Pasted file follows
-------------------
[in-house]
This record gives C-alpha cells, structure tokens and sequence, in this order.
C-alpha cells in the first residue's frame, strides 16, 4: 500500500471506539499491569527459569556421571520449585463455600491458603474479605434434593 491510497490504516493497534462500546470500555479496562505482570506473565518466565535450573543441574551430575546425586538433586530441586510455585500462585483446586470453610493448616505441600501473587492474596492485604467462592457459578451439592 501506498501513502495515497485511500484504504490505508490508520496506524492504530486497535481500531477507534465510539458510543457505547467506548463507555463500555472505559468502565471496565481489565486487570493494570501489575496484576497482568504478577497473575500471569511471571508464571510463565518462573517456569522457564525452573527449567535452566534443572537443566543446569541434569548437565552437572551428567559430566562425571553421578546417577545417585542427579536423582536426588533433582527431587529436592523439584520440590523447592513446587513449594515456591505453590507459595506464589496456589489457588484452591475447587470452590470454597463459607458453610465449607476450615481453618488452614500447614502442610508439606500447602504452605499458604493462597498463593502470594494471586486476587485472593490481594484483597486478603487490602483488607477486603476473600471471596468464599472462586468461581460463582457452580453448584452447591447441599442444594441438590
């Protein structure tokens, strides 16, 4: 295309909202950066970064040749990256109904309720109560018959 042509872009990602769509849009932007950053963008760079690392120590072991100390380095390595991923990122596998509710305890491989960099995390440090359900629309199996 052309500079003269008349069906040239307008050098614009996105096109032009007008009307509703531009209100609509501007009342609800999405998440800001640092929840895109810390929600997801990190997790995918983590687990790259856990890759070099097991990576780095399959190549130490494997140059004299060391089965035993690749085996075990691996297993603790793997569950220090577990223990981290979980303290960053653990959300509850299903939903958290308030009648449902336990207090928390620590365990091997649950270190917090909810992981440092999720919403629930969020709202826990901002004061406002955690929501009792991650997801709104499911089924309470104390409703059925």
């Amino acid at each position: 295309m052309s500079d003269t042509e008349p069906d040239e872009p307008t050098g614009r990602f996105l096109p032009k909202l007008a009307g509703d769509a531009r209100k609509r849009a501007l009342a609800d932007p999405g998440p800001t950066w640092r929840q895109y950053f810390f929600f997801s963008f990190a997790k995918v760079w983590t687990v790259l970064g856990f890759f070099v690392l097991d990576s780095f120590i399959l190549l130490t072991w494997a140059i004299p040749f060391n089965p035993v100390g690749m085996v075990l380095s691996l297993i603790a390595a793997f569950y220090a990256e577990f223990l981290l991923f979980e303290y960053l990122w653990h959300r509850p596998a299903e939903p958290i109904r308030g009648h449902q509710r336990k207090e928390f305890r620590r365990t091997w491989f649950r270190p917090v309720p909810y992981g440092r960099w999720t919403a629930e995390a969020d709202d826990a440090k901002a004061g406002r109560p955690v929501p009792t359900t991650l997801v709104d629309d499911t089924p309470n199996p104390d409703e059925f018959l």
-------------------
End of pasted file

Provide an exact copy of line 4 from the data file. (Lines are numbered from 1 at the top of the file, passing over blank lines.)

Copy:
């Protein structure tokens, strides 16, 4: 295309909202950066970064040749990256109904309720109560018959 042509872009990602769509849009932007950053963008760079690392120590072991100390380095390595991923990122596998509710305890491989960099995390440090359900629309199996 052309500079003269008349069906040239307008050098614009996105096109032009007008009307509703531009209100609509501007009342609800999405998440800001640092929840895109810390929600997801990190997790995918983590687990790259856990890759070099097991990576780095399959190549130490494997140059004299060391089965035993690749085996075990691996297993603790793997569950220090577990223990981290979980303290960053653990959300509850299903939903958290308030009648449902336990207090928390620590365990091997649950270190917090909810992981440092999720919403629930969020709202826990901002004061406002955690929501009792991650997801709104499911089924309470104390409703059925």